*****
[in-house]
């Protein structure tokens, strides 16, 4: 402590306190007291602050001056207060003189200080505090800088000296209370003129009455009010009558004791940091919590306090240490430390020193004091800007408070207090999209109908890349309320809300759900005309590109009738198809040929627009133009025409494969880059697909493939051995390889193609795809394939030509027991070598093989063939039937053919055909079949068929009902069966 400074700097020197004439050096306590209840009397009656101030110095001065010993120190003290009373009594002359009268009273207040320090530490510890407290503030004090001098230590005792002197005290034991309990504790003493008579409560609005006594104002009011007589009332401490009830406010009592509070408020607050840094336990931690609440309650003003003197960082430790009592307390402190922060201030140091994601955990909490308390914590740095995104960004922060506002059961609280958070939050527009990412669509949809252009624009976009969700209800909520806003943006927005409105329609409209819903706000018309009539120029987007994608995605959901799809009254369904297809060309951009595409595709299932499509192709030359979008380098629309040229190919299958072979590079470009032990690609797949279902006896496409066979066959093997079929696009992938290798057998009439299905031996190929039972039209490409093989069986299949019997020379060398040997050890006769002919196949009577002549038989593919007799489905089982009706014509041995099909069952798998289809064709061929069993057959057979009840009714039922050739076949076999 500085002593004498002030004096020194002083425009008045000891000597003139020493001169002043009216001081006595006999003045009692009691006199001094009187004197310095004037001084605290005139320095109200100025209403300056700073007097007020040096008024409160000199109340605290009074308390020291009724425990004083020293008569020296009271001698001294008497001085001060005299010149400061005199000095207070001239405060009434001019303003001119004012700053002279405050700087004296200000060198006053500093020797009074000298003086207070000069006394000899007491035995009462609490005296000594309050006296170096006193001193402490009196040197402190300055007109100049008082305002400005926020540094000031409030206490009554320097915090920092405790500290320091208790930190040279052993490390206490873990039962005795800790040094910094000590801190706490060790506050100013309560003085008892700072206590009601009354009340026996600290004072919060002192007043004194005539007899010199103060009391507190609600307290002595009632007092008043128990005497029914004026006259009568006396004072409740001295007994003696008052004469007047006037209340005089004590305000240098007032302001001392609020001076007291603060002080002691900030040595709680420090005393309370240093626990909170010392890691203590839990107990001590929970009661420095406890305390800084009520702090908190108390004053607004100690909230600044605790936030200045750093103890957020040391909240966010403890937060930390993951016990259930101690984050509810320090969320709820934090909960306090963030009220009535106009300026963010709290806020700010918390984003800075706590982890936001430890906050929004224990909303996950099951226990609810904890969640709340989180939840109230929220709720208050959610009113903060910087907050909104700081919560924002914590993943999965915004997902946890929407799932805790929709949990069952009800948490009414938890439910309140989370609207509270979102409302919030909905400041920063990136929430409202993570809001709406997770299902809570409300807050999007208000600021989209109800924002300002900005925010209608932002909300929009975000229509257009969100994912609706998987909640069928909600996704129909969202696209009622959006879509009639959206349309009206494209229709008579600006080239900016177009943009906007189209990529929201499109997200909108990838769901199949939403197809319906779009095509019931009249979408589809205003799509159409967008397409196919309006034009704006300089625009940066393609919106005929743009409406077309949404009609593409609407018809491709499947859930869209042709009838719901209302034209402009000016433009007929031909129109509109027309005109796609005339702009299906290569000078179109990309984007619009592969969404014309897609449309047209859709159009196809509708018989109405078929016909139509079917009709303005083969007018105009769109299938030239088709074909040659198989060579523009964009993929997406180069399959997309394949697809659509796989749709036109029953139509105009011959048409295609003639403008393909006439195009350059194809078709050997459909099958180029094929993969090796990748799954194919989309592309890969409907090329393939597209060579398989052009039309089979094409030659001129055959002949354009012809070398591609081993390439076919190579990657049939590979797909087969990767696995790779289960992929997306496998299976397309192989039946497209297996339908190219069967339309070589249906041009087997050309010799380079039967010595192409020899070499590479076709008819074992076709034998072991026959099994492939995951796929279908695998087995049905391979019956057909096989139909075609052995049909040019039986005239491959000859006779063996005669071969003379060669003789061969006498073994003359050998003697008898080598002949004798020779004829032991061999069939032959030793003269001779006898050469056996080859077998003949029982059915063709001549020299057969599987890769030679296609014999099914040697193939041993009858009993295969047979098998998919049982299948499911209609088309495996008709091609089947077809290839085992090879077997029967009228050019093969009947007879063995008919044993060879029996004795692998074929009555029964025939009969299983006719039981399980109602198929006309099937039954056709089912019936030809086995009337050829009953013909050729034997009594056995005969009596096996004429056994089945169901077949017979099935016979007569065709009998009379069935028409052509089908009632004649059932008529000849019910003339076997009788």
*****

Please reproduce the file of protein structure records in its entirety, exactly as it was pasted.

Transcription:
[in-house]
């Protein structure tokens, strides 16, 4: 402590306190007291602050001056207060003189200080505090800088000296209370003129009455009010009558004791940091919590306090240490430390020193004091800007408070207090999209109908890349309320809300759900005309590109009738198809040929627009133009025409494969880059697909493939051995390889193609795809394939030509027991070598093989063939039937053919055909079949068929009902069966 400074700097020197004439050096306590209840009397009656101030110095001065010993120190003290009373009594002359009268009273207040320090530490510890407290503030004090001098230590005792002197005290034991309990504790003493008579409560609005006594104002009011007589009332401490009830406010009592509070408020607050840094336990931690609440309650003003003197960082430790009592307390402190922060201030140091994601955990909490308390914590740095995104960004922060506002059961609280958070939050527009990412669509949809252009624009976009969700209800909520806003943006927005409105329609409209819903706000018309009539120029987007994608995605959901799809009254369904297809060309951009595409595709299932499509192709030359979008380098629309040229190919299958072979590079470009032990690609797949279902006896496409066979066959093997079929696009992938290798057998009439299905031996190929039972039209490409093989069986299949019997020379060398040997050890006769002919196949009577002549038989593919007799489905089982009706014509041995099909069952798998289809064709061929069993057959057979009840009714039922050739076949076999 500085002593004498002030004096020194002083425009008045000891000597003139020493001169002043009216001081006595006999003045009692009691006199001094009187004197310095004037001084605290005139320095109200100025209403300056700073007097007020040096008024409160000199109340605290009074308390020291009724425990004083020293008569020296009271001698001294008497001085001060005299010149400061005199000095207070001239405060009434001019303003001119004012700053002279405050700087004296200000060198006053500093020797009074000298003086207070000069006394000899007491035995009462609490005296000594309050006296170096006193001193402490009196040197402190300055007109100049008082305002400005926020540094000031409030206490009554320097915090920092405790500290320091208790930190040279052993490390206490873990039962005795800790040094910094000590801190706490060790506050100013309560003085008892700072206590009601009354009340026996600290004072919060002192007043004194005539007899010199103060009391507190609600307290002595009632007092008043128990005497029914004026006259009568006396004072409740001295007994003696008052004469007047006037209340005089004590305000240098007032302001001392609020001076007291603060002080002691900030040595709680420090005393309370240093626990909170010392890691203590839990107990001590929970009661420095406890305390800084009520702090908190108390004053607004100690909230600044605790936030200045750093103890957020040391909240966010403890937060930390993951016990259930101690984050509810320090969320709820934090909960306090963030009220009535106009300026963010709290806020700010918390984003800075706590982890936001430890906050929004224990909303996950099951226990609810904890969640709340989180939840109230929220709720208050959610009113903060910087907050909104700081919560924002914590993943999965915004997902946890929407799932805790929709949990069952009800948490009414938890439910309140989370609207509270979102409302919030909905400041920063990136929430409202993570809001709406997770299902809570409300807050999007208000600021989209109800924002300002900005925010209608932002909300929009975000229509257009969100994912609706998987909640069928909600996704129909969202696209009622959006879509009639959206349309009206494209229709008579600006080239900016177009943009906007189209990529929201499109997200909108990838769901199949939403197809319906779009095509019931009249979408589809205003799509159409967008397409196919309006034009704006300089625009940066393609919106005929743009409406077309949404009609593409609407018809491709499947859930869209042709009838719901209302034209402009000016433009007929031909129109509109027309005109796609005339702009299906290569000078179109990309984007619009592969969404014309897609449309047209859709159009196809509708018989109405078929016909139509079917009709303005083969007018105009769109299938030239088709074909040659198989060579523009964009993929997406180069399959997309394949697809659509796989749709036109029953139509105009011959048409295609003639403008393909006439195009350059194809078709050997459909099958180029094929993969090796990748799954194919989309592309890969409907090329393939597209060579398989052009039309089979094409030659001129055959002949354009012809070398591609081993390439076919190579990657049939590979797909087969990767696995790779289960992929997306496998299976397309192989039946497209297996339908190219069967339309070589249906041009087997050309010799380079039967010595192409020899070499590479076709008819074992076709034998072991026959099994492939995951796929279908695998087995049905391979019956057909096989139909075609052995049909040019039986005239491959000859006779063996005669071969003379060669003789061969006498073994003359050998003697008898080598002949004798020779004829032991061999069939032959030793003269001779006898050469056996080859077998003949029982059915063709001549020299057969599987890769030679296609014999099914040697193939041993009858009993295969047979098998998919049982299948499911209609088309495996008709091609089947077809290839085992090879077997029967009228050019093969009947007879063995008919044993060879029996004795692998074929009555029964025939009969299983006719039981399980109602198929006309099937039954056709089912019936030809086995009337050829009953013909050729034997009594056995005969009596096996004429056994089945169901077949017979099935016979007569065709009998009379069935028409052509089908009632004649059932008529000849019910003339076997009788």